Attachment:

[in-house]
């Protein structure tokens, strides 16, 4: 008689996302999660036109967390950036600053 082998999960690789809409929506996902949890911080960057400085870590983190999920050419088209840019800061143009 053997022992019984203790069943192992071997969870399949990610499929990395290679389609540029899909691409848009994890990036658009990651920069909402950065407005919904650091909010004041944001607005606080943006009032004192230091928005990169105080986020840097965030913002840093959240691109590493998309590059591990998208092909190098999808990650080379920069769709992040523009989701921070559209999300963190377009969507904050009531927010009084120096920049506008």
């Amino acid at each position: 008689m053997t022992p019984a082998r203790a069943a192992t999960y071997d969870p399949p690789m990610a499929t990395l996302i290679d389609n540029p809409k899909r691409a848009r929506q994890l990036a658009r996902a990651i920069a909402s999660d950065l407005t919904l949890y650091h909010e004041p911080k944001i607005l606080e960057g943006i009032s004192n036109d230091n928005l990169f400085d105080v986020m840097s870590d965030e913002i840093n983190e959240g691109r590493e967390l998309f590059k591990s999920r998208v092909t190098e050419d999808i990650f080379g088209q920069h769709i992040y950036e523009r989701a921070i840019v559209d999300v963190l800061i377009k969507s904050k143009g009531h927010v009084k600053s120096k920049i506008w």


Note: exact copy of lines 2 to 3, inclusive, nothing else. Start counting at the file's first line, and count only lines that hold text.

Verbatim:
């Protein structure tokens, strides 16, 4: 008689996302999660036109967390950036600053 082998999960690789809409929506996902949890911080960057400085870590983190999920050419088209840019800061143009 053997022992019984203790069943192992071997969870399949990610499929990395290679389609540029899909691409848009994890990036658009990651920069909402950065407005919904650091909010004041944001607005606080943006009032004192230091928005990169105080986020840097965030913002840093959240691109590493998309590059591990998208092909190098999808990650080379920069769709992040523009989701921070559209999300963190377009969507904050009531927010009084120096920049506008």
């Amino acid at each position: 008689m053997t022992p019984a082998r203790a069943a192992t999960y071997d969870p399949p690789m990610a499929t990395l996302i290679d389609n540029p809409k899909r691409a848009r929506q994890l990036a658009r996902a990651i920069a909402s999660d950065l407005t919904l949890y650091h909010e004041p911080k944001i607005l606080e960057g943006i009032s004192n036109d230091n928005l990169f400085d105080v986020m840097s870590d965030e913002i840093n983190e959240g691109r590493e967390l998309f590059k591990s999920r998208v092909t190098e050419d999808i990650f080379g088209q920069h769709i992040y950036e523009r989701a921070i840019v559209d999300v963190l800061i377009k969507s904050k143009g009531h927010v009084k600053s120096k920049i506008w």